Without the infallible and authoritative voice of God, man can hear no voice but his own; he has no course save relativism and nihilism. No law of contradiction and no universal can survive in a world wherein God does not first of all speak. and speak with authority. History becomes real only because the Scriptures are true and the God of the Scriptures absolutely governs and predestines all things. Man lives in a created world, of created things and created acts. His life therefore is lived in a personalistic universe where he meets God everywhere, because every fact is a God-given, God-determined, and God-interpreted fact. His life and history are therefore meaningful, and he is rescued from nihilism precisely because God is self-sufficient and sovereign and speaks authoritatively and gives man the meaning and interpretation of life.
In all of this, the Bible has a central position. It is not to be used, as Van Til points out, as a source book in biology or as a substitute for a paleontological study in Africa. “The Bible does not claim to offer a rival theory that mayor may not be true. It claims to have the truth about all facts” (C. Van Til: Metaphysics of Apologetics, p. 114). Sinful man can know nothing without the fully authoritative and inspired Scripture. If God does not speak, man cannot speak; he is lost in subjectivity. For Sartre, there is no law-maker other than man himself, and man is therefore trapped in subjectivity and the existence of and relation to other men becomes a problem very inadequately resolved by “inter-subjectivity.” Not only our knowledge of God but our knowledge of all things depends upon an inspired and authoritative Word of God in which God speaks clearly.
The authority of Scripture must rest, moreover, not on man’s testing and approval of it but on God’s priority and God’s requirement of subjection to his authority. When Bernard Ramm, in The Pattern of Authority, defines authority first of all without God and then says we can commence with God, he has said first of all that God’s authority needs validation by man. Man’s authority is assumed and presupposed to be prior and both self-validating and God-validating! When Carnell says, “Bring on your revelations! Let them make peace with the law of contradiction and the facts of history, and they will deserve a rational man’s asset” (E. J. Carnell, An Introduction to Christian Apologetics, p. 73), he puts rational man, regenerate and unregenerate, as judge over God and his Word and sets up a standard of truth above and beyond Christianity itself.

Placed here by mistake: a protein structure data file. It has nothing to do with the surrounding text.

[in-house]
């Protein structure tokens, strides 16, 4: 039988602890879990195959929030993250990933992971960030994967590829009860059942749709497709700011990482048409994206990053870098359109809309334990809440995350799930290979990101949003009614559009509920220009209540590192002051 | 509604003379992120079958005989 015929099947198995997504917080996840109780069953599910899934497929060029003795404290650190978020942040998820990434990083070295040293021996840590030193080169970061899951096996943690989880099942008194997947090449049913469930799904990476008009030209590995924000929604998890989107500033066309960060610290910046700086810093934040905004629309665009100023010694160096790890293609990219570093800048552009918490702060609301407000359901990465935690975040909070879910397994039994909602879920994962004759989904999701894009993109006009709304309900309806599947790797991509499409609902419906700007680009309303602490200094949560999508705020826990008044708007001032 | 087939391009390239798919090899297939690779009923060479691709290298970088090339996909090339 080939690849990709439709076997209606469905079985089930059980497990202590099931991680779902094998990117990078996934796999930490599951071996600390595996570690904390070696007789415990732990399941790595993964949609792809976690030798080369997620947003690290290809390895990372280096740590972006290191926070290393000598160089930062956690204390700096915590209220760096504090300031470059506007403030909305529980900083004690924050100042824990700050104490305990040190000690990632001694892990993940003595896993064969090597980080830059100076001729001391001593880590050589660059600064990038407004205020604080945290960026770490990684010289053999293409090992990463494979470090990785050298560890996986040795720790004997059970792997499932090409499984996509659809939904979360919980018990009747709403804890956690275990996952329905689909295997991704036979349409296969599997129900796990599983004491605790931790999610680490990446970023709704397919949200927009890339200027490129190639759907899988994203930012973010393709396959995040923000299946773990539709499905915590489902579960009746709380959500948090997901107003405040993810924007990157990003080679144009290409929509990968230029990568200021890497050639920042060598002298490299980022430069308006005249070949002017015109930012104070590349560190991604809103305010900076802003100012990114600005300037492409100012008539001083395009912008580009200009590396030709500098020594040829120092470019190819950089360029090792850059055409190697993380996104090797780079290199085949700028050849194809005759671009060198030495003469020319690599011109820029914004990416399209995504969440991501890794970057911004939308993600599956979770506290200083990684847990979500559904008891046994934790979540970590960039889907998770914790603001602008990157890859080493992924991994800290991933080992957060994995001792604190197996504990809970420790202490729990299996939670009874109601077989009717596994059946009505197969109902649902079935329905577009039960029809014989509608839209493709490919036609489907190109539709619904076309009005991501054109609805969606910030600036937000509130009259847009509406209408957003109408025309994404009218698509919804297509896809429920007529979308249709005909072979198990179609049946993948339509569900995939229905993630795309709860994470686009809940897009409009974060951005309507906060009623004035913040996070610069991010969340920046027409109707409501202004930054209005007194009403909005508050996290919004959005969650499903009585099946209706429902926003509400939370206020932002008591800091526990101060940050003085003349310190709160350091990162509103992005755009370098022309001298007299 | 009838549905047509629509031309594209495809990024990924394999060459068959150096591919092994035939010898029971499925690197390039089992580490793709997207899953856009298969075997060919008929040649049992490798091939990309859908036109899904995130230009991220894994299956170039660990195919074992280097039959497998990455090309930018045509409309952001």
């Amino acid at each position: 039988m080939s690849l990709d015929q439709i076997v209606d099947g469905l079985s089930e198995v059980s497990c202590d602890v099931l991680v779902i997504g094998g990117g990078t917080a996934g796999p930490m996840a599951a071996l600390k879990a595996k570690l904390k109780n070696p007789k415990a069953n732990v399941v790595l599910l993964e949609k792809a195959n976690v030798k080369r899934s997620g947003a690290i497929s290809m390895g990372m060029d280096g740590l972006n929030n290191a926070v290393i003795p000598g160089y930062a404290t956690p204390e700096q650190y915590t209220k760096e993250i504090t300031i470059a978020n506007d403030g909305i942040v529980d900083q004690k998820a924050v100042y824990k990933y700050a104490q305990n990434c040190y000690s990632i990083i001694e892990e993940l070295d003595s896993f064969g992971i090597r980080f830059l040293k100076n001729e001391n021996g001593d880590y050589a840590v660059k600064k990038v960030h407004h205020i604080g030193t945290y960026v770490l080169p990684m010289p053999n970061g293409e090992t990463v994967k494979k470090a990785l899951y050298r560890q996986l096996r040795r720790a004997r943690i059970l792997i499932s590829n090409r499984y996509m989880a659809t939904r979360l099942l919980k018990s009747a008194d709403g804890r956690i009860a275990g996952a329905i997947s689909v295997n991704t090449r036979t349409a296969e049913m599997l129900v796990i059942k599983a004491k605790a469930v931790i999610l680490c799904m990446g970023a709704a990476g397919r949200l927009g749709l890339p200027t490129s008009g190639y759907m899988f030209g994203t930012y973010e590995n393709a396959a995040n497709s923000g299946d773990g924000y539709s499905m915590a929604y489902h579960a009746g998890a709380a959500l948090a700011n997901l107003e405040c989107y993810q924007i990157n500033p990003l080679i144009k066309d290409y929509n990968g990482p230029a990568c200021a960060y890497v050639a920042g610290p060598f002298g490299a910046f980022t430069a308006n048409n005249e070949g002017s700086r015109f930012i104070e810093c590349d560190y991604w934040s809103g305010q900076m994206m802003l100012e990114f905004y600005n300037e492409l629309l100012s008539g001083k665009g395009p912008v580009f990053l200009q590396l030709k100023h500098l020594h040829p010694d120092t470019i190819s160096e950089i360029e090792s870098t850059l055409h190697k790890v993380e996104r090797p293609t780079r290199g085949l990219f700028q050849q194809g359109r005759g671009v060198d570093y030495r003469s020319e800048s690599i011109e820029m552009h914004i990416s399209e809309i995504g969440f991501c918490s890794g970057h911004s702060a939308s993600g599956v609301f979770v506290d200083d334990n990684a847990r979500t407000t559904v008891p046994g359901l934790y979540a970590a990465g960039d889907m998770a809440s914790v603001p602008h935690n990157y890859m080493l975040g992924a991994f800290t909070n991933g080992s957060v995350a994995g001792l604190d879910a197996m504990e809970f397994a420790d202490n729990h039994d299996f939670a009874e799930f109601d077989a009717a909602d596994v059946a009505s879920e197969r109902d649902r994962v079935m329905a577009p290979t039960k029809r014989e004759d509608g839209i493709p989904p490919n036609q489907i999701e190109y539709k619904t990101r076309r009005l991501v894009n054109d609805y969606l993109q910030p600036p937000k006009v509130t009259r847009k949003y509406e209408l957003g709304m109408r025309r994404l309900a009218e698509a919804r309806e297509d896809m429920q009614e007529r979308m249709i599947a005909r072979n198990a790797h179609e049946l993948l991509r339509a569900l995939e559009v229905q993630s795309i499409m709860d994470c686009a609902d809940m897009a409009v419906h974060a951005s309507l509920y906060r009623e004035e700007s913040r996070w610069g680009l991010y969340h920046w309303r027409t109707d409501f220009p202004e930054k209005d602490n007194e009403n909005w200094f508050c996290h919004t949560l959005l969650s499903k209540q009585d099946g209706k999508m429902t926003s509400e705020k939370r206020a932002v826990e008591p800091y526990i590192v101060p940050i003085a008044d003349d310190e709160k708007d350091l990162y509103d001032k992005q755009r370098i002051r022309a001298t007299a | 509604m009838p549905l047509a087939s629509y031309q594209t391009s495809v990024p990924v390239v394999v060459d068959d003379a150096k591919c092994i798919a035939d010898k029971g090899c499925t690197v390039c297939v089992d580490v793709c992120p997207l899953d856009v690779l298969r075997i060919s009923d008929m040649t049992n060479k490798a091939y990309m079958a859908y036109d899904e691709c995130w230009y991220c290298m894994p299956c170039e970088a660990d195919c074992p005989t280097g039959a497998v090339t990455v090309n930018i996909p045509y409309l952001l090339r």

The orthodox view of the authority of Scripture is often rejected as involving circular reasoning; it is charged that it is merely reasoning from God to God, and from the Bible to the Bible. There is no reason in denying this charge. Rather, it must be affirmed that in a vert) real sense all reasoning is circular reasoning. Men move from their basic presuppositions to brute factuality, “facts,” whose meaning is predetermined by their philosophic presuppositions and the subjectivity of their reasoning, back again to their own interpretation. The thinking of the consistent Christian is from God, through God-interpreted and God-given facts, and is valid, though circular or spiral, because it conforms to the nature of reality. All reasoning more or less moves in terms of its basic presupposition, either God or autonomous man, and sees reality in terms of it.
In terms of Scripture, and with Van Til, we must insist that because God created all things, the fun circle of meaning exists only where he is accepted as both creator and interpreter of reality. And these principles of interpretation come only from an inspired. and authoritative Scripture. Ultimately, therefore, all knowledge, and not merely knowledge of God, binges on the doctrine of inspiration, which, accordingly, is not peripheral but central to Christian faith. The alternative is the blind reaches of subjectivity and nihilism.
• This article on the Meaning of Inspiration as well as last month’s contribution on Dictation and Inspiration is taken from a forthcoming volume on By What Standard? This book will appear in late spring or early summer as a Craig publication. Rev. Rousas J. Rushdoony is the pastor of the Trinity Presbyterian Church, U.S.A., Santa Cruz, California.